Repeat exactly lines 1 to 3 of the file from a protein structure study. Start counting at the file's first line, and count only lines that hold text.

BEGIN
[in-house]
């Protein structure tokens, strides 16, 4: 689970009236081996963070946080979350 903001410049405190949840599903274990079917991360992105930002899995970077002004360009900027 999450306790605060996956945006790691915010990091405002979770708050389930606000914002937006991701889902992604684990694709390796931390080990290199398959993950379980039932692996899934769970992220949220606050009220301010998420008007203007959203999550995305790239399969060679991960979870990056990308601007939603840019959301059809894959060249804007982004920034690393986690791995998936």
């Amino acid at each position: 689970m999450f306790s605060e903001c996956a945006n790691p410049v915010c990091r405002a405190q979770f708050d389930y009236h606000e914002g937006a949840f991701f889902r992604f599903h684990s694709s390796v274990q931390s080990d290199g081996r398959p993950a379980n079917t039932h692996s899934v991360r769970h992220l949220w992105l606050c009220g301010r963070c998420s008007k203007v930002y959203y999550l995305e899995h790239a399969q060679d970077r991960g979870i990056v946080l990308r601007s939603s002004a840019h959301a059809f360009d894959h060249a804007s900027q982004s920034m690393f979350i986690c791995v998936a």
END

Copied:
[in-house]
């Protein structure tokens, strides 16, 4: 689970009236081996963070946080979350 903001410049405190949840599903274990079917991360992105930002899995970077002004360009900027 999450306790605060996956945006790691915010990091405002979770708050389930606000914002937006991701889902992604684990694709390796931390080990290199398959993950379980039932692996899934769970992220949220606050009220301010998420008007203007959203999550995305790239399969060679991960979870990056990308601007939603840019959301059809894959060249804007982004920034690393986690791995998936």
């Amino acid at each position: 689970m999450f306790s605060e903001c996956a945006n790691p410049v915010c990091r405002a405190q979770f708050d389930y009236h606000e914002g937006a949840f991701f889902r992604f599903h684990s694709s390796v274990q931390s080990d290199g081996r398959p993950a379980n079917t039932h692996s899934v991360r769970h992220l949220w992105l606050c009220g301010r963070c998420s008007k203007v930002y959203y999550l995305e899995h790239a399969q060679d970077r991960g979870i990056v946080l990308r601007s939603s002004a840019h959301a059809f360009d894959h060249a804007s900027q982004s920034m690393f979350i986690c791995v998936a």